Market sell-off: 2 safe tech stocks to buy now and hold forever


Stocks, broadly speaking, have been hammered into 2022. At this point, only two S&P500 sectors have been trading in the green since the start of the year: energy and utilities. But the big gains for many players in the energy sector are unlikely to persist over the long term due to the continued shift away from fossil fuels, and utility stocks are seen as defensive – they generally don’t generate the returns high growth rates sought by many investors. .

These types of gains can often be found in the tech sector, but only a handful of companies in this group can be considered safe in times like this – among them, Microsoft (MSFT -1.27%) and Apple (AAPL -1.51%). They may not be immune to market turbulence, but they have proven business models with decades of success under their belts. This means that when the economy rebounds, these companies are likely to be among the first to reach new heights. Not only could they help investors weather the current volatility, but these two stocks also look like solid long-term bets for any portfolio.

1. Microsoft serves both consumers and businesses

Most people know Microsoft for its Windows operating system for computers and its Office 365 digital document suite. After all, billions of people around the world use these products in personal and professional settings. But the company has expanded far beyond its roots and into areas its early backers probably didn’t expect, amassing a market valuation of $1.7 trillion.

Having diversified sources of income is extremely beneficial for a business during an economic downturn. Right now, consumers are tightening their belts on discretionary spending due to high inflation and rising interest rates, so Microsoft is seeing weaker demand for hardware like its Surface laptops and its Xbox game consoles. But its smart cloud segment is taking over significantly and now contributes the largest share of the company’s revenue.

It is driven by the Azure platform, which helps businesses operate in the cloud. It offers solutions such as data storage, virtual machines, and even cybersecurity. As more enterprises adopt this technology, the cloud is on track to become a $1.5 trillion annual opportunity as early as 2030, according to an estimate from Grand View Research.

In Microsoft’s fiscal year 2022 (which ended June 30), Azure’s revenue grew by approximately 45% (based on a calculated average of reported quarterly growth reports, as Microsoft does not publish actual Azure revenue) while the rest of its business grew only 18%.

Still, while Azure is helping Microsoft weather the current unstable economic conditions, growth in its other segments will likely accelerate once interest rates stabilize. For this reason, it’s important to zoom out and focus on the big picture because, as the chart below suggests, Microsoft has been a fantastic long-term investment.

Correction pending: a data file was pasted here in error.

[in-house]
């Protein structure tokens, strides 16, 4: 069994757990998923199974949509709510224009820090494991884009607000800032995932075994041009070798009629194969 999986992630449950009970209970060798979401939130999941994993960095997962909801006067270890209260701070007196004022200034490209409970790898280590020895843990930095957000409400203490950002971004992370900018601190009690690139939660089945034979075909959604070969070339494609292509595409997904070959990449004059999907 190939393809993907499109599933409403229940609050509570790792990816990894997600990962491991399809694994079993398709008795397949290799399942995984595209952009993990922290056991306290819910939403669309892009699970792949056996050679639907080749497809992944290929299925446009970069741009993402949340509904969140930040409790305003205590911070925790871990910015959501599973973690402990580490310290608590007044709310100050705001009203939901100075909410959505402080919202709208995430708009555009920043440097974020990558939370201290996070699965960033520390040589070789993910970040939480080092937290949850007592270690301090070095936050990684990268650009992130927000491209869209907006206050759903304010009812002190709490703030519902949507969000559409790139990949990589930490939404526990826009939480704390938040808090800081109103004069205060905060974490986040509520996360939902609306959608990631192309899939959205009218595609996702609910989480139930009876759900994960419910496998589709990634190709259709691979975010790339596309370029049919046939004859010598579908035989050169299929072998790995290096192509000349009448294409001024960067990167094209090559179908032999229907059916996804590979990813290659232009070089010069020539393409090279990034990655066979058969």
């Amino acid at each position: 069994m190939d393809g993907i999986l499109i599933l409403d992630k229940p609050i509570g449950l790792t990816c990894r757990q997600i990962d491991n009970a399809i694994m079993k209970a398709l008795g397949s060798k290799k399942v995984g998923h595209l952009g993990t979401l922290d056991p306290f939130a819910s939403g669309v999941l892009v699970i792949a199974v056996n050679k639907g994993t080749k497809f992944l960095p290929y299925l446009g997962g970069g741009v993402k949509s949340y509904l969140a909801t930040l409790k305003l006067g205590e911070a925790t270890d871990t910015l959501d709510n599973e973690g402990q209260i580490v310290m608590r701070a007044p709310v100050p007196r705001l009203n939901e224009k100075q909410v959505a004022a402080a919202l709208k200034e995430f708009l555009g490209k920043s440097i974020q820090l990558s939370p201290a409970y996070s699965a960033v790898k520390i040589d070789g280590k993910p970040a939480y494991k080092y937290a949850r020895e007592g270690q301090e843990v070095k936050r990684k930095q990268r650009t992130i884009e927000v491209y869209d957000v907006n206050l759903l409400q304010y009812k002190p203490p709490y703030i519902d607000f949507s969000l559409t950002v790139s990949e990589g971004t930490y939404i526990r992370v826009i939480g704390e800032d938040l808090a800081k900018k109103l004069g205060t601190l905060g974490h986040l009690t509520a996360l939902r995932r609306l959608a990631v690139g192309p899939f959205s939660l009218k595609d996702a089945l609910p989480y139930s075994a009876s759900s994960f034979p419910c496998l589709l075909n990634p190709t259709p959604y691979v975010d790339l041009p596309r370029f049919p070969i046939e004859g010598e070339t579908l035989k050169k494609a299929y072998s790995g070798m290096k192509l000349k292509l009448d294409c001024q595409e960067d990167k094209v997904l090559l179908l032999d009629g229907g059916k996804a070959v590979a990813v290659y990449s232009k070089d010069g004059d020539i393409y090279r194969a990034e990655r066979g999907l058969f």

With Microsoft stock currently down 30.6% from its all-time high, this could be a great opportunity to buy ahead of its next wave of potential growth.

2. Apple continues to innovate and diversify

Apple is the world’s largest public company with a valuation of $2.4 trillion, and it just launched its latest smartphone, the iPhone 14. As exciting as that sounds, it highlights one of ( minor) weak points of the company. As a maker of high-end consumer electronics, Apple is highly exposed to the health of the economy. But it has diversified its revenue base in recent years by offering a portfolio of services, and this segment of its business is currently driving the company’s growth.

These services include Apple Pay, Apple TV+, Apple News, and Apple Music, to name a few on an expanding list. The main advantage for investors is that the services segment offers a gross profit margin of 71%, compared to 52% for Apple’s hardware products. Simply put, it’s more profitable to provide subscription-based services to customers than to sell them devices, and recurring revenue makes scaling easier.

During the company’s third quarter of fiscal 2022 (which ended June 25), its services segment accounted for 23.6% of the company’s $82.9 billion in total revenue. In the previous year period, it was 21.4%, so it is gradually becoming a larger part of the overall business. In the third quarter of the fiscal year, services grew 12%, against a 1% contraction in hardware revenues.

That said, the release of products like the iPhone 14 and the new rugged Apple Watch Ultra will likely boost sales during the Christmas season. Both devices come with new feature sets. Of particular note, Apple has done a major internal redesign of the iPhone 14 that has made it easier for technicians outside the Apple ecosystem to repair them, a cost-effective option that could make the devices even more appealing to people. consumers.

With Apple stock down 17.4% from its all-time high, this could be the opportunity some investors have been waiting to buy shares at a discount.

Antoine Di Pizio has no position in the stocks mentioned. The Motley Fool holds posts and recommends Apple and Microsoft. The Motley Fool recommends the following options: $120 long calls in March 2023 on Apple and short calls $130 in March 2023 on Apple. The Motley Fool has a disclosure policy.


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